DETROIT (FOX 2) - In the hospital for six weeks, on a ventilator for 28 days - Anthony Best, survived COVID-19.
Best used to love to dance with his wife Carmella, but now the 62-year-old is learning how to walk again.
He spent six weeks in the hospital 28 days intubated on a ventilator - not sure if he would live.
"There were days that I wanted to give up and say okay, God take me on home," he said.
With COVID-19 patients in isolation, no wife, or family was allowed to see him during his extended stay at DMC's Sinai-Grace Hospital.
"One of the nurses there, named Miriam, she would squeeze my hands and sometimes she would hug me and let me cry," he said.
People died around him - but slowly he improved, giving his care team hope.
"They were all pulling for me, because so many people had died and I was like a hope cause for them," Best said.
But, once he was off the vent - and tested negative for the virus his journey to normalcy was just beginning, with physical therapy.
"Your mind might tell you can do it but your body it has to catch up with your mind," he said.
He came to DMC's Rehabilitation Institute of Michigan on oxygen and with a walker - it's what they're seeing in post-COVID patients.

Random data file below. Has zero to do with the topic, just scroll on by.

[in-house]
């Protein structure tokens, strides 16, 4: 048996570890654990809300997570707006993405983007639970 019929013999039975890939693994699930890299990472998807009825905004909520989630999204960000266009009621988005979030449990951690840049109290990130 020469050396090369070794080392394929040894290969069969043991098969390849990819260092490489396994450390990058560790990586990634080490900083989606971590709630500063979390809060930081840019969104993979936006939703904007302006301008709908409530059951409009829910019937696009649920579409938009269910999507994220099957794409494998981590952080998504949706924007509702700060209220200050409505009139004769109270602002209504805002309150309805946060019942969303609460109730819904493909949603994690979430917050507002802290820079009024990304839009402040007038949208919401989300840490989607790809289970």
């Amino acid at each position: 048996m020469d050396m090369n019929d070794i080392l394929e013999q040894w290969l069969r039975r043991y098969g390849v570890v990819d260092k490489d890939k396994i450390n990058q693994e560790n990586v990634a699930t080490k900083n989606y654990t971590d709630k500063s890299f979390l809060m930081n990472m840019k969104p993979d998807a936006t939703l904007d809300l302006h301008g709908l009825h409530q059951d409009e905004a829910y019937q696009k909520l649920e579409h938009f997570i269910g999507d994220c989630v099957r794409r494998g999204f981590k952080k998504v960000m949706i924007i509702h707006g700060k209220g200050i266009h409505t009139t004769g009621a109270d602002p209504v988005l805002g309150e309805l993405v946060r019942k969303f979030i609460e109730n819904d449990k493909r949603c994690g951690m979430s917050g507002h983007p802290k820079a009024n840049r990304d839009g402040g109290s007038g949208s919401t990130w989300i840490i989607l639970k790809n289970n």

SOT Mark Mitchell, Physical Therapist at DMC Rehabilitation Institute of Michigan
"He felt really weak and he was not able to do anything near to what he was used to doing," said Mark Mitchell.
DMC Physical Therapist Mark Mitchell says people underestimate the toll being immobile in the hospital takes, especially with a disease that attacks the lungs.
"The big things would be endurance I would expect everyone to come over here in in patient rehab with some kind of supplementary oxygen just because they had a vent doing that for them for so long," he said.
And muscle atrophy leaves some COVID patients struggling to move.
"Definitely the muscle wasting and the balance, people take for granted," Mitchell said. "Just how much your body is working against gravity is actually working your body."
Ten days of in-patient therapy and Best is still using a cane…with several more months of out-patients help ahead. Friday, he'll leave the hospital for good.
"When you get to a point, " Best said. "And you have been at death's door, you realize that you're a miracle, because I am, to be here."